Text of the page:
Regenerable Organochalcogen Antioxidants : An Explorative Study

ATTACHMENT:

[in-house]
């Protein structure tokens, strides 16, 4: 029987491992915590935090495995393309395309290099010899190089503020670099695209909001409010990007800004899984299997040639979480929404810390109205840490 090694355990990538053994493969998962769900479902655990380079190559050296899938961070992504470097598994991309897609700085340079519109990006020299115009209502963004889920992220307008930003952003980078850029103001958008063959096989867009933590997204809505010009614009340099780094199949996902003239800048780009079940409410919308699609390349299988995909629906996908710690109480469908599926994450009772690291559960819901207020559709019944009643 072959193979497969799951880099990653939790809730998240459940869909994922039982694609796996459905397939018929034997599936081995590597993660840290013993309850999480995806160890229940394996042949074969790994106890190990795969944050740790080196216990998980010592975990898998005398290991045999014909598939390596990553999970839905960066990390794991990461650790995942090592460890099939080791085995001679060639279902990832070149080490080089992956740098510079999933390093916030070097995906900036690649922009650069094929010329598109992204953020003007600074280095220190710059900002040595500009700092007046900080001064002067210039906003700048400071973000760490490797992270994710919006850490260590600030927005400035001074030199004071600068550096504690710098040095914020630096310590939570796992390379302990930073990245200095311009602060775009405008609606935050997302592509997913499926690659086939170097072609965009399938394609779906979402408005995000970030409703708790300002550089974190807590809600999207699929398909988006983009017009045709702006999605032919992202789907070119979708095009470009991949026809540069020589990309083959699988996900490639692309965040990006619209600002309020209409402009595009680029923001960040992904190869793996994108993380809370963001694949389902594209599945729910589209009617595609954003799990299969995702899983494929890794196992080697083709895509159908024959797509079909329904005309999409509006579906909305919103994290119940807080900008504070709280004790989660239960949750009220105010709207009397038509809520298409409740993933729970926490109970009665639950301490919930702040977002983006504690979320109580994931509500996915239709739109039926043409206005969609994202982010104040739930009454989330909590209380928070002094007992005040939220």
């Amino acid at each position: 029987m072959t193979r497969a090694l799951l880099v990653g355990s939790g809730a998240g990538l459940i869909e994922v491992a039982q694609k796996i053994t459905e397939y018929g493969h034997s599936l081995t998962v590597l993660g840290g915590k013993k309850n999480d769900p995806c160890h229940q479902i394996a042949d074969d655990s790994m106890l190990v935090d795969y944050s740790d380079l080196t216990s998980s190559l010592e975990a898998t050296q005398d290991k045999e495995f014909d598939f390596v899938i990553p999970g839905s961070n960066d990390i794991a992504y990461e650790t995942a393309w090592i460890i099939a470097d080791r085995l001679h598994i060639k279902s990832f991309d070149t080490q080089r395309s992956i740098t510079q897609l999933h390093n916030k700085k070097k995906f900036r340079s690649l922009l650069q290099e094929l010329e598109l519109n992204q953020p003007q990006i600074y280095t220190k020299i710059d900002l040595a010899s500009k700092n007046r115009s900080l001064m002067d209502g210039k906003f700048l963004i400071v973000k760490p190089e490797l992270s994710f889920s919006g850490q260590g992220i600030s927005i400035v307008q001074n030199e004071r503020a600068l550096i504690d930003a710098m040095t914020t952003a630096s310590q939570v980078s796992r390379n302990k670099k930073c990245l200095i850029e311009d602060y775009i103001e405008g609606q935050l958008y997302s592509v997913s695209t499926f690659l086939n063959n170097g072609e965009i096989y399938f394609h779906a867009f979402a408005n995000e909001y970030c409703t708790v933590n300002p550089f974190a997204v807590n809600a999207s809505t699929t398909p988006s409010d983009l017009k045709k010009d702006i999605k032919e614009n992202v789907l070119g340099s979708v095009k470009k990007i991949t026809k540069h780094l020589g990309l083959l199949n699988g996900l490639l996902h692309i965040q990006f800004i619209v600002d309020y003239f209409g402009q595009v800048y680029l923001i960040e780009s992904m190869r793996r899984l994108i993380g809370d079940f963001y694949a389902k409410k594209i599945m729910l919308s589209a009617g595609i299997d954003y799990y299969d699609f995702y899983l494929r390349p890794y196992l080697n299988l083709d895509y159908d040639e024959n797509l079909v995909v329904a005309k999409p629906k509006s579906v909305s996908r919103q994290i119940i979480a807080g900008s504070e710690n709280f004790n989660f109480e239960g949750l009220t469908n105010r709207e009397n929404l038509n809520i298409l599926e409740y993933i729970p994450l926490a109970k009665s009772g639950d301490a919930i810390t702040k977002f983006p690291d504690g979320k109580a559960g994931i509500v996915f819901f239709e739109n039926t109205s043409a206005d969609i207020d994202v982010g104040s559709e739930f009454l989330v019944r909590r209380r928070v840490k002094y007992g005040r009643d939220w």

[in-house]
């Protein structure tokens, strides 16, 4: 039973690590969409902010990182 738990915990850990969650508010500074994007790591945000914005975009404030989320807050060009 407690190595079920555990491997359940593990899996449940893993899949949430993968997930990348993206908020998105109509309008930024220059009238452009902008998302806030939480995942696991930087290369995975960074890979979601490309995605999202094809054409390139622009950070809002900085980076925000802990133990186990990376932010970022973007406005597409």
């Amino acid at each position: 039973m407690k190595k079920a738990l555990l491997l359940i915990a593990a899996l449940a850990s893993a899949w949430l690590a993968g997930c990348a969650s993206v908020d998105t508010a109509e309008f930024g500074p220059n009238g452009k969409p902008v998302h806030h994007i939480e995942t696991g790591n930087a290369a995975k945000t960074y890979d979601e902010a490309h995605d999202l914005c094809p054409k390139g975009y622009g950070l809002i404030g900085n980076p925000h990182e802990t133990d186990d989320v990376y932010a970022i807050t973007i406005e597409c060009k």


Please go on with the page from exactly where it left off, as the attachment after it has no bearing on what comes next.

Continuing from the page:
Sammanfattning: Antioxidants are widely used to protect organic materials from damages caused by autoxidation, an oxidation process that occurs under normal aerobic conditions. In this thesis, novel multifunctional organoselenium and organotellurium antioxidants were designed, synthesized, and evaluated in search for compounds with better radical-trapping capacity, regenerability, and hydroperoxide-decomposing ability.Selenium was incorporated into ebselenols and hydroxy-2,3-dihydrobenzo[b]selenophenes and tellurium into diaryl disulfides and aryltellurophenols. All newly developed antioxidants were evaluated in a chlorobenzene/water two-phase lipid peroxidation system containing suitable co-antioxidants in the aqueous phase. Ebselenol carrying a hydroxyl group (OH) ortho to selenium showed a two-fold longer inhibition time than the reference α-tocopherol in the presence of aqueous-phase ascorbic acid. 2,3-Dihydrobenzo[b]selenophenes carrying a 5- or 7-OH outperformed α-tocopherol both when it comes to radical-trapping capacity and regenerability. Alkyltellurothiophenols, in situ formed from their corresponding disulfides by tris(2-carboxyethyl)phosphine, were also efficient regenerable radical-trapping antioxidants. The consumption of N-acetylcysteine in the water phase was followed and found to be limiting for the duration of the inhibition. The hydroperoxide-decomposing ability of all organoselenium antioxidants was evaluated. Ebselenols were often better glutathione peroxidase mimics than the parent.In an effort to find out more about antioxidant mechanisms, aryltellurophenols carrying electron donating and electron withdrawing groups in the phenolic or aryltelluro parts were synthesized and OH bond dissociation enthalpies, BDEO-Hs, were calculated. Compounds carrying electron donating groups in the phenolic or aryltelluro part of the molecule showed the best radical-trapping capacity. Deuterium labelling experiments suggested that hydrogen atom transfer could be the rate-limiting step in the antioxidant mechanism.